Administrators and Data Conversations

Tad Sherman—a new education blogger who is writing about his experiences as an assistant principal over at The New AP—caught my eye the other day when he left the following comment on my Data Nightmare post:

One of the things that stood out to me was the number of times you said "I can" as you discussed all of the things that can be done with data.

As a person recently coming out of the classroom and moving into the role of assistant principal I suppose the thing that I think of is how can we move from "I (the teacher) can" to "My administrators do". Does that make sense?

What I'm getting at is the idea that as school administrators we need to be crunching the numbers and giving you the data in a way that easily read and understood.

This means that you spend more time adapting your instruction based on data. You know…the idea of "Data Driven Decision Making"!

Any other administrators out there? Is it realistic for us to be the number crunchers so our teachers can focus on instruction? I know I hope to be an administrator that can do that!

Great observation, Tad.  I love the distinction that you made between "I can" and "My administrator will" when it comes to crunching numbers primarily because it is the exact same distinction that Rick DuFour made in our recent conversation about professional learning communities. 

His point—made in response to my contention that data driven decision making is almost impossible for me because crunching numbers isn't something that I'm trained to do or that I have the time for—is that data driven decision making should NEVER be something that is overwhelming for learning teams.  For DuFour, administrators have the responsibility for providing teachers with data that has already been scrubbed and is ready for interpretation.

And if I understand administration correctly, this makes a lot of sense. 

From what I can tell, administrators have access to a TON more data than teachers have access to.  At least here in our county, there are pretty sophisticated online warehouses of data that administrators can access but that are closed to teachers.  Also, I often hear administrators talking about data presentations that they attend at the county level where district experts help to interpret learning trends and patterns.  Finally—and you can answer this for me—I suspect that the coursework for today's administrators includes some kind of data manipulation and analysis classes.

Now, I understand that not all administrators are going to be natural data pros, but in those cases, I think it is an administrator's job to repurpose a faculty position to become what I call "the data workhorse," whose primary responsibility would be to help gather, manipulate and present numbers to learning teams.  Heck, really innovative principals could identify and compensate one teacher leader per grade level to serve as data workhorses, solving a data nightmare and stratifying the teaching profession all at the same time.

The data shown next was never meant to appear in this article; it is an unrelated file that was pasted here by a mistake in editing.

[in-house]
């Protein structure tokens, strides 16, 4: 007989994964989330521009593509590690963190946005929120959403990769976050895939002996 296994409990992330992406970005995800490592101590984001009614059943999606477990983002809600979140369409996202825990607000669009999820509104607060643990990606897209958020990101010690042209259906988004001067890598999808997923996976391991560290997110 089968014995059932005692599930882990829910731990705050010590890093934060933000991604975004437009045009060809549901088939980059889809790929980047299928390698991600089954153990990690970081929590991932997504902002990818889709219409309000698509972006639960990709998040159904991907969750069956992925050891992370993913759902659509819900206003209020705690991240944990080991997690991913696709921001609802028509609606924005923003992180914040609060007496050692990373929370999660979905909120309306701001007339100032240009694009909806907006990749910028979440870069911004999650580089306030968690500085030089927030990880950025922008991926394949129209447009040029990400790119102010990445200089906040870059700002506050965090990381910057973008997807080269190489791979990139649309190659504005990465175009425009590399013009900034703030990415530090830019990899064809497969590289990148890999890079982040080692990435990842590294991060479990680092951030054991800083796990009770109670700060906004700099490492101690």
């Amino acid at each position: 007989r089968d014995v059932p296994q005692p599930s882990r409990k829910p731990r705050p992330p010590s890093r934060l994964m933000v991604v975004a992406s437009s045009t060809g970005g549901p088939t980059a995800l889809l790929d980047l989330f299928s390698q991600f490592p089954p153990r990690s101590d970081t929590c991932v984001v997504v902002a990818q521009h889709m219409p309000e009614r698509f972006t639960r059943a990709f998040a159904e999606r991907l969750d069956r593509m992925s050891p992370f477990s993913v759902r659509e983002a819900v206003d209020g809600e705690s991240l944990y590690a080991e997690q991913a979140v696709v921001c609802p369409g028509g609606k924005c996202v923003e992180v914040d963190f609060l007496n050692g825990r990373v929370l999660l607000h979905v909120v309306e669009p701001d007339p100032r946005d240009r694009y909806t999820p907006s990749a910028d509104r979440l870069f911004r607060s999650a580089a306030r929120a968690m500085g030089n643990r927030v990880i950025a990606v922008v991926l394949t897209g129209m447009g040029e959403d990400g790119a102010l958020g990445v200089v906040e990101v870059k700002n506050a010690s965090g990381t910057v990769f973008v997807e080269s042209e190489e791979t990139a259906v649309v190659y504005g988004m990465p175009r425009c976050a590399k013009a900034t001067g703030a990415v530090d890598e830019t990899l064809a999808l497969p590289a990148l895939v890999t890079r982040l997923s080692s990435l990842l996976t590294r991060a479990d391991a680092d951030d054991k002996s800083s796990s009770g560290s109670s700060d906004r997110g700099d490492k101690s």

My worry, though, is that this kind of "administrators will do" attitude hasn't taken hold doesn't in most schools.  In fact, most of the administrators that I speak to believe that teachers MUST do their own data collection, manipulation and analysis.  "That's a new skill that they're responsible for now that we're a PLC," one recently told me, "so they'd better figure it out!"

What's more, I get that administrators are in no better place than teachers when it comes to time and training.  Between handling discipline, organizing transportation, dealing with hiring, completing evaluations and supervising lunchrooms, most administrators that I know work all day, every day.  They certainly don't have heaping barrells of extra time to take on new tasks either.

To complicate matters, I'm even a little concerned that if we provide teachers with data that is scrubbed, we might just be taking away valuable learning opportunities.  While sifting through piles of numbers is killing me, it does force me to slow down and look carefully at information.  I know more about my kids now than ever before because I've been forced to do the heavy lifting when it comes to data.

But if we want to make data a priority—-which we probably all agree is the only responsible decision in a world where every child deserves the best education we can offer—then something needs to give.   Either teachers need the tools, time and training to make data manipulation possible, or administrators need to take on that role so that the only data responsibility left to teachers in drawing instructional conclusions. 

The "just figure it out" approach just isn't working.

Any of this make sense?

 

7 comments

  1. Angela Stockman

    Hmmm….I’m wondering if it’s possible that teachers actually have access to DIFFERENT rather than LESS data, as compared to their administrative colleagues.
    Isn’t it important for teachers to capture data from classroom formative assessments as well? To clarify–I refer to assessment as a verb here, rather than a noun.
    In my work, I’m finding that this data provides essential information….and without it….I’m not sure any amount of “scrubbing” will help us serve kids well.